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Ganglioneuroblastoma

marcyjo2
Posts: 2
Joined: Nov 2008

Hi, I'm new here.
My daughter, age 3, was just diagnosed with Ganglioneuroblastoma. Last week they removed a large tumor the the posterior side of her chest. The finding was complete luck, I have a very through ped doc who was ruling out pnemonia because she had been vomiting. (Oncologists do not believe that the vomiting had anything to do with her cancer)
The results that we have gotten back so far have been good, the histology is favorable, the bone marrow had no disease, and there was no gene amplification.
We are scheduled to have a bone scan and a MIBG scan next week.
I am so scared and am looking to talk with others that have been on this journey who can offer me words of advice and encouragement.
The worst words I have ever heard is that my baby has cancer. Any information you have would be appreciated.
Thanks,
Marcy

Mysterial
Posts: 9
Joined: Jan 2009

Hi Marcy,

I'm an adult survivor of childhood cancer. I'm 26 now, but I'm not far removed from my experience with cancer. I was diagnosed at age 10, and I know my parents were very worried and scared about my health. My dad told me that he wished he could have traded places with me, so he was the one dealing with cancer instead of me. My mom took a medical leave of absence in order to take care of me. I have a sense of what you feel. You're strong, you have the life experience, and you wish you could take that cancer from her and beat the living daylights out of it. She's young, she's your child, and you want to do everything possible to make her better. I understand. And I sincerely hope that everything goes well for your daughter's treatment. It sounds like her cancer was found early, and that is favorable, along with a clear family history.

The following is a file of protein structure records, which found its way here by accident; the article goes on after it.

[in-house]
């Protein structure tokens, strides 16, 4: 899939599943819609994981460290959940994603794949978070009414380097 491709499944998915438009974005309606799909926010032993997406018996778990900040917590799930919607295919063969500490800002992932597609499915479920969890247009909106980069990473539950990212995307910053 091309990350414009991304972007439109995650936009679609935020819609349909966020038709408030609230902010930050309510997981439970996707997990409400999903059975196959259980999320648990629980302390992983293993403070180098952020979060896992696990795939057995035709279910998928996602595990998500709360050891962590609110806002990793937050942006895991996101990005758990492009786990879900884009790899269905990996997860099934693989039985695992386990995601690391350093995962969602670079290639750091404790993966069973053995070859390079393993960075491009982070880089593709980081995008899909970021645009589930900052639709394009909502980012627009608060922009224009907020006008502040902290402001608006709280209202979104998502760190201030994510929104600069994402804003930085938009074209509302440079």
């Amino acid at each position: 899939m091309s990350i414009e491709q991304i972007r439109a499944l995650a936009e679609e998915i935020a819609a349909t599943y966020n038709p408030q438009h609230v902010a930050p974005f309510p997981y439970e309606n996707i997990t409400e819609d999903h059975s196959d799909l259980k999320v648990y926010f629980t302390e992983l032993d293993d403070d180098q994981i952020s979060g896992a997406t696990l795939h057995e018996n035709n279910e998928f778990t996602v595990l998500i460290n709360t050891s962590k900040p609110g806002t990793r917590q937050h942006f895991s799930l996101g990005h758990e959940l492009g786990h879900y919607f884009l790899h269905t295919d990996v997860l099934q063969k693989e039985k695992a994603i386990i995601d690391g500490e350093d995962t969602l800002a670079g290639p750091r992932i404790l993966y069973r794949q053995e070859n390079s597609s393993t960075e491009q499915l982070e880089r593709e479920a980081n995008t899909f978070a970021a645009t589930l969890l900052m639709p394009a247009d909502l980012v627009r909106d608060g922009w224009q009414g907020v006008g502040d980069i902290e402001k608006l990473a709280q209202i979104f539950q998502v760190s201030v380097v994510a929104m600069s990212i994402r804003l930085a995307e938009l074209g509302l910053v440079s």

One piece of advice I was given during my treatment was to take things one day at a time. It's not the easiest thing to do when your mind is racing a million miles a minute and you just want to be free of the whole stress and worry of cancer. But slowing down and realizing that I was okay today, and I was okay yesterday, helped me feel that tomorrow might not be so bad. And if I was having a bad day, then tomorrow would be better. It's a lot easier to deal with when you're not stressing out about next week or next month or next year. My parents found support within the family and close friends, as did I. My mom has a small group of friends that meet for Bible study and I know that helped her quite a bit.

It might be helpful to ask your daughter's doctors if there are any support groups at the hospital or other parents who also have children being treated there. My hospital had a few parent and sibling support groups. Also, there are some good resources on this website--the I Can Cope link, and also a local branch of American Cancer Society might be of some help.

I hope this has been somewhat helpful. I'm know I'm not in your situation, but I do have a lot of experience with cancer, and I thought you could use a reply. I wish you and your daughter all the best. :)

mariajoseolaso
Posts: 1
Joined: Feb 2009

HI, I live in Southemerica.
Two years ago when my daugther was three years old we went to doctor because of a pain in her ears.
When the doctor examined her, he found out that she had also something in her abdomen that had nothing to do with the other pain.
It was a ganglioneuroblastoma. The results that we have gotten back have been good, the histology was favorable, the bone marrow had no disease, and there was no gene amplification.
After surgery and chemotherapy therapy she is OK. She is now six years old and we only control her with magnetic resonance every six months and everything OK.
The prognostic is very optimistic.
Sorry for my english, my language is spanish...
I agree with the guy who wrote before me, you have to live day by day, always the present moment, soon you won't believe those days are gone!
God bless you and your baby. Perhaps you will notice He is always close to you in those moments.

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